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Haiti, facing a prolonged crisis, is preparing for the biggest shake-up of government seen in decades with a constitutional referendum and national elections slated for this year

President Jovenel Moïse of Haiti has embarked on the biggest political shake-up the crisis-ridden country has seen in decades.

Haiti’s president knows he has a problem: Governing a country that at times seems to verge on the ungovernable is hard enough when you have a lot of support.

Jovenel Moïse clearly does not.

In a recent interview, the Haitian leader lamented that he has the confidence of only a small sliver of his people.

He won the 2016 elections with just under 600,000 votes in a country of 11 million. And now many are angry over his refusal to leave office in February, amid a dispute over whether his term ended then or should extend for one more year.

Yet Mr. Moïse, 52, has chosen this moment to embark on the biggest shake-up Haiti’s politics has seen in decades, overseeing the drafting of a new Constitution that will restructure government and give the presidency greater powers.

The need for a new Constitution is a rare point of agreement between Mr. Moïse and his many detractors. What concerns some observers is the president’s unilateral approach to writing one. Others just don’t trust him.

Mr. Moïse, critics charge, has become increasingly autocratic and is relying on a small circle of confidants to write a document that, among other changes, will give the president greater power over the armed forces as well as the ability to run for two consecutive terms. It would also grant Haiti’s leader immunity for any actions taken in office.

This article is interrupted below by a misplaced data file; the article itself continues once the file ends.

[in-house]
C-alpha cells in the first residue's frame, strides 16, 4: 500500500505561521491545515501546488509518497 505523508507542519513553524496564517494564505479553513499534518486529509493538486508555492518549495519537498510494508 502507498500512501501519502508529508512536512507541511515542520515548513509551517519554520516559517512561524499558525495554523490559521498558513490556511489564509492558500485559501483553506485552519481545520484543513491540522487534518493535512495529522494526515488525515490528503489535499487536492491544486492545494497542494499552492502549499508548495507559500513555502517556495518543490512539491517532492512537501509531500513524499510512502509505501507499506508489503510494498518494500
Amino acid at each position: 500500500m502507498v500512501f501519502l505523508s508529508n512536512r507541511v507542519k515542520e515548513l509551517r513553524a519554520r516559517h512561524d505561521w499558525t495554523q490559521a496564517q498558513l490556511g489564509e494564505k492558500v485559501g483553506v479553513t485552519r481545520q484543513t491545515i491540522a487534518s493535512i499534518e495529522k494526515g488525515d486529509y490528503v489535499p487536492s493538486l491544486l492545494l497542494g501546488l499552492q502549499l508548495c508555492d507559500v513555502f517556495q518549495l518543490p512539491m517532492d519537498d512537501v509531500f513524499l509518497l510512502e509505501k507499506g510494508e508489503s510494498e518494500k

Mr. Moïse says the broader powers are necesary:

“We need a system that works,” he said in the telephone interview. “The system now doesn’t work. The president cannot work to deliver.”

Haiti won its independence in 1804, after Haitians rose up against colonial France, but it was not until 1990 that it had its first election widely regarded as free and fair. Even then, in a country with a long history of dictatorships and coups, democracy has never fully taken root.

Many Haitians say a new Constitution is needed. The current one has created two competing power centers in the country — the president and prime minister — which often leads to friction and a fractured government.

The draft Constitution would abolish the Senate, leaving in place a single legislative body elected every five years, and replace the post of prime minister with a vice president that answers to the president, in a bid to streamline government.

Haitians will vote on the new Constitution in June, ahead of national elections slated for September.

But some take little reassurance from the ballot casting ahead.

“People need to realize that elections are not inherently equivalent to democracy,” said Jake Johnston, a research associate for the Center for Economic and Policy Research in Washington.

Every time there is a political crisis in Haiti, he said, the international community tends to call for elections. That leaves the country limping from one paralyzed government to another, instead of trying to reform the electoral process and work to engage voter participation.

“When an election actually ceases to represent the will of the people, what kind of government do they expect that to produce?” Mr. Johnston asked.

Since 1986, after nearly 30 years of dictatorship, voter turnout has steadily declined in Haiti. Only 18 percent of all eligible Haitians participated in the 2016 election that brought Mr. Moïse to power.
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Now, the country’s deep economic and social morass may only encourage more Haitians to stay at home when it is time to vote on the new Constitution and then for a new president.

Unemployment is rampant and desperation is at an all-time high. Many Haitians are unable to step onto the street to run basic errands without worrying about being kidnapped for ransom.